The critics and audience have spoken, and while the former didn’t like it as much as the latter, Batman v Superman: Dawn of Justice was the number one film at the box office. This wouldn’t be the first time that there was a huge disparity between audiences and critics, and it won’t be the last. You’ve already seen our review of the film. And now celebrities are voicing their opinions on it. But one of them may come as a huge surprise.
Following his hosting duties on the DC Films Presents: Dawn of the Justice League special on The CW with DC Chief Creative Officer Geoff Johns, Kevin Smith has expressed some of his disappointment in BvS, saying that it lacked joy and that there is a “fundamental lack of understanding of what those characters are about.” See what else he had to say below.
The quotes came from Smith’s Hollywood Babble-On podcast, which he recorded with his Babble-On co-host Ralph Garman.
Smith opened with “Ben [Affleck] was good as Batman. That was the thing people were most worried about.” In hindsight, there were a lot more things to worry about than Batleck. Smith added:
“He moved the way Batman moves in fights with the best cinematic presentation of Batman fighting you’ve ever seen in a movie. It looked like a video game almost. It looked like how you imagined he moves in the comics.”
The director then went on to praise Wonder Woman (Gal Gadot), whom he thought was fun, but there wasn’t enough of her. And that’s when he started ripping into the film, starting with this:
“Remember when we were talking about The Flash it’s got to include heart, humor, and spectacle? I don’t feel like [Batman v Superman] had a heart, it was certainly fucking humorless, there was nothing funny going on in that world whatsoever, but it had lots of spectacle.”
Smith did have a few positives things to say about BvS, though:
“Like you can’t take that away from [Zack] Snyder. Boy, he knows how to compose a frame and how to setup a shot. Beautiful visual stylist. But you need more than just pictures. You need the characterization and these characters seemed off character, particularly Superman (Henry Cavill). Batman’s all ‘I fucking hate him. I am going to stab him in his fucking heart’ That seemed way off. But they played Superman as dark as they played Batman.”
This was followed by a comparison between the tones of Marvel and DC, in which Smith said BvS was missing joy, whereas Marvel had joy, and admitted that he would take his kids to Deadpool (which is rated-R, a film meant to be seen by audiences age 17 or older) before he would take them to see BvS:
“It’s missing joy. The Marvel movies have a lot of joy in them and I realize as I was watching [BvS] and here’s the weirdest way to sum it up: I thought it was really dark, I don’t know that I would take a kid to this, it’s kinda bleak.
And I’m not a pussy about this — ‘oh kids shouldn’t see violence’— and I’ll give you an example. I’ve seen Deadpool twice. I would take a nine-year-old to see Deadpool, … More so than that, the moral of Deadpool is crystal clear: It’s not what you look like on the outside, it’s who you are on the inside. It’s kinda of a beautiful story…there’s something there, human, that you can grab onto… It’s been 72 hours since I’ve seen it and I don’t know what the moral of the Batman v Superman movie is other than, maybe, maybe, if you stretch it real thin, ‘Hey kids, don’t judge a book by its cover.’ Honestly, what was the moral of that story? Everyone was shitty to everybody and, in the end, Batman was like, ‘I failed him in life.’ It’s like, fuck yeah, you did! You tried to end his fucking life!”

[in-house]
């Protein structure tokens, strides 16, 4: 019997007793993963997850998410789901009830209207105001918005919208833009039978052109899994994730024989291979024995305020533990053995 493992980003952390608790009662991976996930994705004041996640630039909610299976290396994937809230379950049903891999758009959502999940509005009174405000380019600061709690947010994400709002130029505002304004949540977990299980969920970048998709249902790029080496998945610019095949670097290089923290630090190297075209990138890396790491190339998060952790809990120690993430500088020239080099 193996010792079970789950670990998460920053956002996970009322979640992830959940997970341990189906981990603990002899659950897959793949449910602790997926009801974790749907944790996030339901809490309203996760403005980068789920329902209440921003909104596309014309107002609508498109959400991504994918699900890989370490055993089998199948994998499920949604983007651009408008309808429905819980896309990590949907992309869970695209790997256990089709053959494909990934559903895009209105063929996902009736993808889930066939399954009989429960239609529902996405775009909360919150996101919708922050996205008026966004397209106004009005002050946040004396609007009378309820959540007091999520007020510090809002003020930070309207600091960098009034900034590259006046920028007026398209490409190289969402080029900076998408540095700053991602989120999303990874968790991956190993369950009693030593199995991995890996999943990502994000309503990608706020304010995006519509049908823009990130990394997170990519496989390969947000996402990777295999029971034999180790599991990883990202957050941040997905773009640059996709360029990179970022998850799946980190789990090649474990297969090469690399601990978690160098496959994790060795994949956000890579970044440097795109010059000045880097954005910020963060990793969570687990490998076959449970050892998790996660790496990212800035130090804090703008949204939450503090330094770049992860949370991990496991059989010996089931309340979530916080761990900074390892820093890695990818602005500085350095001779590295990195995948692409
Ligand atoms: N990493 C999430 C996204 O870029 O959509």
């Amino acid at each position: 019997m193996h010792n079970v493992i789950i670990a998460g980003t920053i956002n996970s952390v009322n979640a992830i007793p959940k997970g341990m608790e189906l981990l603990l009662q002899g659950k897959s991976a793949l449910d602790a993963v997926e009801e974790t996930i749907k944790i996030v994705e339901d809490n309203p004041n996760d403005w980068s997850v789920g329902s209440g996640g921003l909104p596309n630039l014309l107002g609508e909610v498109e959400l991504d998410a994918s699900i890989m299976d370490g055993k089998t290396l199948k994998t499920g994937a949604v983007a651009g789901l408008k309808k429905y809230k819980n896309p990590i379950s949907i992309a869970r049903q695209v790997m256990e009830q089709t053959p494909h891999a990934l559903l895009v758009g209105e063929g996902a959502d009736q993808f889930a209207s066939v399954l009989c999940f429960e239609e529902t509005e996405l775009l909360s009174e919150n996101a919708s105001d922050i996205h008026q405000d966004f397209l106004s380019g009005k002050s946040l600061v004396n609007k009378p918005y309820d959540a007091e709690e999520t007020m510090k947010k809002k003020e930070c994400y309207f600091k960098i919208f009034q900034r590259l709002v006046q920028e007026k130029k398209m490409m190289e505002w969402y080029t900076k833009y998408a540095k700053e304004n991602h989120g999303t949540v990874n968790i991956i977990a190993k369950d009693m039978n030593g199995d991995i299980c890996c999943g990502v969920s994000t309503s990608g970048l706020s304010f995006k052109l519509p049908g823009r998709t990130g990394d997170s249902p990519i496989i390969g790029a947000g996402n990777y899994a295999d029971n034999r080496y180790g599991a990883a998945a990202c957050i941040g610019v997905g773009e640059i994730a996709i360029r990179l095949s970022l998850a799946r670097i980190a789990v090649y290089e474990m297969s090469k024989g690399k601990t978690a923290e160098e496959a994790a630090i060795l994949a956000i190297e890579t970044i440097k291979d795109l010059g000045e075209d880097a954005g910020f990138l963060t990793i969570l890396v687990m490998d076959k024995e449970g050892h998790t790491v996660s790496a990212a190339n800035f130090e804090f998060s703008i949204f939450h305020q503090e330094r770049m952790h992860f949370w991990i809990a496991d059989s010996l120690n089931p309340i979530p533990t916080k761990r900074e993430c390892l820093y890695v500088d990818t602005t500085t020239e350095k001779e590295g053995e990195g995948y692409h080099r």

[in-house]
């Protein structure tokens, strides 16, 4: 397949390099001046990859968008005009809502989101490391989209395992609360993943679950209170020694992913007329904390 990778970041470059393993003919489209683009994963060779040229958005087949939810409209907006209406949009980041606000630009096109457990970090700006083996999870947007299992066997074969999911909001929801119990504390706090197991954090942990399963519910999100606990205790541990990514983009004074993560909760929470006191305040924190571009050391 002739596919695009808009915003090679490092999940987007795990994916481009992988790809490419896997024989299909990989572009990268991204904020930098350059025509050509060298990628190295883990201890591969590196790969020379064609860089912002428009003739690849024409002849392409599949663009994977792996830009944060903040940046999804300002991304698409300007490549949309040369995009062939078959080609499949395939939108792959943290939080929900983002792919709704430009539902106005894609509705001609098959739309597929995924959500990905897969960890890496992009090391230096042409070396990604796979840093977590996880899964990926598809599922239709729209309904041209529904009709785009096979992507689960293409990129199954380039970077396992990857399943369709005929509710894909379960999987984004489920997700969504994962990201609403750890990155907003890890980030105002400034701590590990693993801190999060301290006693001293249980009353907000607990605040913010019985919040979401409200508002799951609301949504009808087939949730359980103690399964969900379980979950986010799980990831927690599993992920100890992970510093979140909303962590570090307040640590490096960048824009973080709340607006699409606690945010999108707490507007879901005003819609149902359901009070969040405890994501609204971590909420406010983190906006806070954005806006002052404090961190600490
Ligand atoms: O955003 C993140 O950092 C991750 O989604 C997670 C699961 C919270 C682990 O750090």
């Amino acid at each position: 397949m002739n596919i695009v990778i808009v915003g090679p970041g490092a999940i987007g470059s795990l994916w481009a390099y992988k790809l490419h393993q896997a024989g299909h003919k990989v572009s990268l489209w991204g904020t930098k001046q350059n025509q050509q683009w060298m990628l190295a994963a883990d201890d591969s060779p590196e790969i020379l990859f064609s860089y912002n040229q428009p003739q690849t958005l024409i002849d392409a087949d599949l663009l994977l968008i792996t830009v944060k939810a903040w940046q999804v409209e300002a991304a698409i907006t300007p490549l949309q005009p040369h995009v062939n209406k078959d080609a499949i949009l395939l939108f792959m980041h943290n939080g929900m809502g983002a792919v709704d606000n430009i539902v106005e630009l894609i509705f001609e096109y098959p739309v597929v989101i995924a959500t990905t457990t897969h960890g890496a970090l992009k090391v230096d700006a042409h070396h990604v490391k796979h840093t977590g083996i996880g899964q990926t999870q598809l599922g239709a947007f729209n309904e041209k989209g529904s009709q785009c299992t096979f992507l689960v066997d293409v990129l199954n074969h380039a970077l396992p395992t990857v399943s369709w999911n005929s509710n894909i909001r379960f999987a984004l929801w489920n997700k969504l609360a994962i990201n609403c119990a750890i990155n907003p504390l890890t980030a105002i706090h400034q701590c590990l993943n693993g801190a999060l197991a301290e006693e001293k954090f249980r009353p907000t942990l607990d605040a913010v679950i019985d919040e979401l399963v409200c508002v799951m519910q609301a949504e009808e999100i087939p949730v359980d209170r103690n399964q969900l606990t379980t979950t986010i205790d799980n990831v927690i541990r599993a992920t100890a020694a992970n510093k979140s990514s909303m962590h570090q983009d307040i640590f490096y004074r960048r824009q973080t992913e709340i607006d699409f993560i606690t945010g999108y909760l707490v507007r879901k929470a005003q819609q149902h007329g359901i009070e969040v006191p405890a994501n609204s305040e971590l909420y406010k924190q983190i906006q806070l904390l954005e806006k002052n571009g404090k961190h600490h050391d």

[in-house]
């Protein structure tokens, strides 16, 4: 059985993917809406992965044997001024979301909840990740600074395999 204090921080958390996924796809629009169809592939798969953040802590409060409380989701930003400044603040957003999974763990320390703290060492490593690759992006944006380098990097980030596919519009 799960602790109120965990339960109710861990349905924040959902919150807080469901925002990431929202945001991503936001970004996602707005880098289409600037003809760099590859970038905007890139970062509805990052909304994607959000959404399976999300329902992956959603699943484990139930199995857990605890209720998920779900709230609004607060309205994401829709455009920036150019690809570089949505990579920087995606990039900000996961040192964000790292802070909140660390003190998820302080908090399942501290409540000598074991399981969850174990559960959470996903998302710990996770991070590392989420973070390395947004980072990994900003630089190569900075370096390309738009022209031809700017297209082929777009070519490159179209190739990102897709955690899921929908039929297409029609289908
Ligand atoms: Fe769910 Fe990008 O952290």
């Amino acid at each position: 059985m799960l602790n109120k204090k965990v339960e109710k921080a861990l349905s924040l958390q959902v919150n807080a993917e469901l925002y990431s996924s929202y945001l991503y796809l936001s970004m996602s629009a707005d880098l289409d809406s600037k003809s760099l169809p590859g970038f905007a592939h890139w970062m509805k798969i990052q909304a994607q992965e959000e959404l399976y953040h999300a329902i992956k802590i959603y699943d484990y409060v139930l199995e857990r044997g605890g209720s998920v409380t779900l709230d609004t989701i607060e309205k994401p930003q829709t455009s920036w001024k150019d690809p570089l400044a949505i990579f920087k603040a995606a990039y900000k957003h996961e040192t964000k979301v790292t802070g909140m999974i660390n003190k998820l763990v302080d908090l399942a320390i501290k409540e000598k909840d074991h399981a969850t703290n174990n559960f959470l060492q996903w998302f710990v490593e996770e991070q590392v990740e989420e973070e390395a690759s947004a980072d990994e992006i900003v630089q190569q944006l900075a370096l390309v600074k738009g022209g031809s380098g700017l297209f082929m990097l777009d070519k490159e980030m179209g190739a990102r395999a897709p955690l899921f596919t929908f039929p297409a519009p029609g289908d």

Smith then proceeded to criticize how the titular fight ended especially when the first act worked so hard to get it all set up:
“That was the other thing: why they started fighting kind of makes sense in the first act; revisiting the end of Man Of Steel, flimsy, flimsy, but at least you can understand why Batman gets steamy and shit. And that thing that happens in congress, like they made it look like Superman had something to do with it. But as flimsy as the reason they start fighting is, the reason they stop fighting is the fucking flimsiest reason on the planet. I was a little baffled by that. $250 million riding on that? That’s your moment and shit?”
It’s as I said in my review, don’t even get me started on how they stopped fighting.
Smith then reluctantly said: “I’m happy that the DC Universe is going, I guess.”
The director then went back into ripping to the characters, particularly the titular heroes:
“There seems to be a fundamental lack of understanding of what those characters are about. It’s almost like Zack Snyder didn’t read a bunch of comics, he read one comic once, and it was Dark Knight Returns, and his favorite part was the last part where Batman and Superman fight. But … you get to do that in that book because you’ve got three books prior to that and 50 years at that point of comic-book history to build on.”
The times are changing, though. Smith addressed the idea of how this iteration of Batman is different because he doesn’t directly kill, but lets those he brands be killed by other inmates. It’s just something that the Batman he is familiar with wouldn’t do. But that wasn’t the only problem he had with the film. While he did get a chance to see it early, he was embargoed for saying anything, and he was initially worried that he was the only one to have said problems/issues. So while he isn’t a critic himself, he couldn’t wait to read what critics had to say. Needless to say he was relieved when it was confirmed he wasn’t the only one who had issues with the film.
[Source: Hollywood Babble-On]